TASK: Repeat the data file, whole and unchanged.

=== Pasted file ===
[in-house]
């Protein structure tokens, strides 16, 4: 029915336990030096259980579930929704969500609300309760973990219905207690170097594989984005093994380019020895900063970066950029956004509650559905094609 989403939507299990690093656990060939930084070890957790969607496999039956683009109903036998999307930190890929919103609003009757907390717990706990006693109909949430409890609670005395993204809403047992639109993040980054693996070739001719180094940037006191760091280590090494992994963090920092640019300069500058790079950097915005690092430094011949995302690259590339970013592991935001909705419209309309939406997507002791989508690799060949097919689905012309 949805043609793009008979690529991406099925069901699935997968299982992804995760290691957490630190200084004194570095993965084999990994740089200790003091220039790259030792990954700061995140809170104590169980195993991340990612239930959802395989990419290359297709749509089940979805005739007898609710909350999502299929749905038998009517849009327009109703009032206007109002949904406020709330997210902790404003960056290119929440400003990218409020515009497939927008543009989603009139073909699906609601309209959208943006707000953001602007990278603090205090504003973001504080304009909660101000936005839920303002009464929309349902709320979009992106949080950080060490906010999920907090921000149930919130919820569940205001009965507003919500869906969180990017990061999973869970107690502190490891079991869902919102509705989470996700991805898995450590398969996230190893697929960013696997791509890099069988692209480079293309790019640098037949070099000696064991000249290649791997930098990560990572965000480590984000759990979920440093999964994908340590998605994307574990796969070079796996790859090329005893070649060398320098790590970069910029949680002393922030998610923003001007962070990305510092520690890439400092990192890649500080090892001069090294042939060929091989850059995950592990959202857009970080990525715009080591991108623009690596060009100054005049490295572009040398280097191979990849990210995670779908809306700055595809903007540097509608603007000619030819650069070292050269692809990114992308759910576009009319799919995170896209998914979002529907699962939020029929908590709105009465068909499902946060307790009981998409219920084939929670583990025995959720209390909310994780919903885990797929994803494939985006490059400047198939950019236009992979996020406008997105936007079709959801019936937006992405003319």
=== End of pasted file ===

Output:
[in-house]
């Protein structure tokens, strides 16, 4: 029915336990030096259980579930929704969500609300309760973990219905207690170097594989984005093994380019020895900063970066950029956004509650559905094609 989403939507299990690093656990060939930084070890957790969607496999039956683009109903036998999307930190890929919103609003009757907390717990706990006693109909949430409890609670005395993204809403047992639109993040980054693996070739001719180094940037006191760091280590090494992994963090920092640019300069500058790079950097915005690092430094011949995302690259590339970013592991935001909705419209309309939406997507002791989508690799060949097919689905012309 949805043609793009008979690529991406099925069901699935997968299982992804995760290691957490630190200084004194570095993965084999990994740089200790003091220039790259030792990954700061995140809170104590169980195993991340990612239930959802395989990419290359297709749509089940979805005739007898609710909350999502299929749905038998009517849009327009109703009032206007109002949904406020709330997210902790404003960056290119929440400003990218409020515009497939927008543009989603009139073909699906609601309209959208943006707000953001602007990278603090205090504003973001504080304009909660101000936005839920303002009464929309349902709320979009992106949080950080060490906010999920907090921000149930919130919820569940205001009965507003919500869906969180990017990061999973869970107690502190490891079991869902919102509705989470996700991805898995450590398969996230190893697929960013696997791509890099069988692209480079293309790019640098037949070099000696064991000249290649791997930098990560990572965000480590984000759990979920440093999964994908340590998605994307574990796969070079796996790859090329005893070649060398320098790590970069910029949680002393922030998610923003001007962070990305510092520690890439400092990192890649500080090892001069090294042939060929091989850059995950592990959202857009970080990525715009080591991108623009690596060009100054005049490295572009040398280097191979990849990210995670779908809306700055595809903007540097509608603007000619030819650069070292050269692809990114992308759910576009009319799919995170896209998914979002529907699962939020029929908590709105009465068909499902946060307790009981998409219920084939929670583990025995959720209390909310994780919903885990797929994803494939985006490059400047198939950019236009992979996020406008997105936007079709959801019936937006992405003319």